The House increased security screenings for weapons following 1954 shootings in the House chamber. After a bomb 1971 bomb explosion outside the Senate chamber, metal detectors were installed at doorways in the Capitol. In 1983, after another bombing in the Capitol, metal detectors were extended to Senate and House office buildings. After the 9/11 attacks, Congress completed a Visitors Center and issued tamper-proof badges to staff.

Thankfully we haven’t seen anything like that.

Written by pavanvan

March 30, 2010 at 9:46 am

Oilman T.Boone Pickens Says Peak Oil is Here

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Via the Christian Science Monitor:

Speaking in a Senate committee hearing, the legendary Texas oilman T. Boone Pickens said that world crude oil production has topped out.

“I do believe you have peaked out at 85 million barrels a day globally,” he told the Senate Energy and Natural Resources Committee Tuesday, according to Reuters.

He noted that the United States is consuming “21 million barrels of the 85 million and producing about 7 of the 21, so if I could take just a minute on this point, the demand is about 86.4 million barrels a day, and when the demand is greater than the supply, the price has to go up until it kills demand.”

And when Mr. Pickens speaks about energy, the world listens. His ability to read markets has vaulted him into the ranks of the world’s wealthiest people. His hedge fund, BP Capital, manages more than $4 billion in assets.

This is about a year and a half old, but the trends Mr. Pickens identified have only progressed since he made his pronouncement. The Obama Administration, on the other hand, refuses to believe in the “Peak Oil theory”, instead plumping for something called the “undulating plateau”, which has absolutely no scientific basis. So naturally, he’s doing nothing about reducing our reliance on liquid fuels.

Folks, we are in a lot of trouble.

Written by pavanvan

March 30, 2010 at 9:45 am

Students devise 2,487 MPG Car

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Via The Oil Drum:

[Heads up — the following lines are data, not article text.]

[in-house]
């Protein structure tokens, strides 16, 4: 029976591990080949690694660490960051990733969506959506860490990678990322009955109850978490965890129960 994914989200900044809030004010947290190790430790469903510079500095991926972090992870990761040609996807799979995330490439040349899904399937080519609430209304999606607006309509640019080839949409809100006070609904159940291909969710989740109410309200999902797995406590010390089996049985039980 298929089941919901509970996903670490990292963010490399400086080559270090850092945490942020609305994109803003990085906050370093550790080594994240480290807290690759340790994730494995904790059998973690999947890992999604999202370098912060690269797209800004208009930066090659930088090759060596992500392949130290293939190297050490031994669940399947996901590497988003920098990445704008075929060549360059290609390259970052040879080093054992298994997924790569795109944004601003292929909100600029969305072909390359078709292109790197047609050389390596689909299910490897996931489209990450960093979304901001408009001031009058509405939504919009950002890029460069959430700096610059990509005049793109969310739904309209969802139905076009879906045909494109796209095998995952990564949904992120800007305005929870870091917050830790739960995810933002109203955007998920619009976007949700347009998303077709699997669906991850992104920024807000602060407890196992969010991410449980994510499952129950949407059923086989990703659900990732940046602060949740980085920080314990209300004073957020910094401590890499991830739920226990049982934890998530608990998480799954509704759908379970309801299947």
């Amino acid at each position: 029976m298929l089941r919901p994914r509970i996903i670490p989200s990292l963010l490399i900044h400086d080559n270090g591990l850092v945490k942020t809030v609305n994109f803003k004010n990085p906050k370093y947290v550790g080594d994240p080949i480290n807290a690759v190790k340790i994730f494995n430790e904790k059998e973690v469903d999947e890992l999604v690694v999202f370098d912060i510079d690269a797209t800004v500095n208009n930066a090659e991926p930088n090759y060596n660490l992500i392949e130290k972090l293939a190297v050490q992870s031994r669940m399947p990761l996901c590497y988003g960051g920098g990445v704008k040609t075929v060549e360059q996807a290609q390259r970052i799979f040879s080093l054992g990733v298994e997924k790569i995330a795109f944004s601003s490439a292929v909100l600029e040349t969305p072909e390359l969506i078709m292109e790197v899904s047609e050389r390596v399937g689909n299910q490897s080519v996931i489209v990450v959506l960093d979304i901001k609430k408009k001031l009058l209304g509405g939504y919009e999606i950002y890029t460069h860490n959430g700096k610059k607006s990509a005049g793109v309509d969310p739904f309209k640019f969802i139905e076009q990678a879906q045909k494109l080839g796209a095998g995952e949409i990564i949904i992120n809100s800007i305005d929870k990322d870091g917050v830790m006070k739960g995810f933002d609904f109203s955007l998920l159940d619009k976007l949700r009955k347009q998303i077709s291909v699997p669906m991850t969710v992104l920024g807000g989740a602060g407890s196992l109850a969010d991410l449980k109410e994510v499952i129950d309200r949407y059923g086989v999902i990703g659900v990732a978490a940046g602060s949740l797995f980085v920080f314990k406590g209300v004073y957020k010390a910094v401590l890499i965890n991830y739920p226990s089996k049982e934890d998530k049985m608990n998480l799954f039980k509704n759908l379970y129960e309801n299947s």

Extreme mileage was the goal this weekend on the streets of downtown Houston as 42 student teams competed in the 2010 Shell Eco-marathon Americas®, a challenge for students to design, build and test fuel-efficient vehicles that travel the farthest distance using the least amount of energy. More than 400 students were on hand to stretch the boundaries of fuel efficiency and participate in the first-ever street course challenge for the Americas eventSo who came out on top? For the second year in a row, the student team from Laval University in Quebec, Canada took home the grand prize with an astonishing 2,487.5 miles per gallon, equivalent to 1,057.5 kilometres per liter, in the “Prototype” category. And in the “UrbanConcept” category, the team from Mater Dei High School in Evansville, IN took the grand prize for the second year in a row by achieving 437.2 mpg, equivalent to 185.87 km/l.

I wonder if  Exxon-Mobil will kill this like they did the electric car.

Written by pavanvan

March 30, 2010 at 9:16 am

US Client in Indonesia Uses Slash and Burn Deforestation for US Exports

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Our client in Indonesia has a novel “food estate” idea that involves cutting down what precious little forest still remains in that country in order to grow corn, soybeans, sugar and palm oil, which they will then export to the US.

Under the project expected to start this year, 1.6 million hectares of land in Merauke district will be converted to grow crops such as rice, corn, soybean, sugar and palm oil as part of the government’s efforts to reduce dependence on imports and turn Indonesia into a global food producer.

Merauke is virtually the last forested island in Indonesia, with more than 95% forest cover. The Indonesian government claims that “no forests will be cut down”, but this is impossible since their plan also stipulates the use of “millions of hectares”. The land simply isn’t there unless you count forest cover.

Anyone interested in the pernicious relationship between Washington and Indonesia would do well to read this article in last week’s The Nation, which helpfully details our current exploitation of that archipelagic state. Keep in mind this has been going on since 1965.

Written by pavanvan

March 30, 2010 at 9:11 am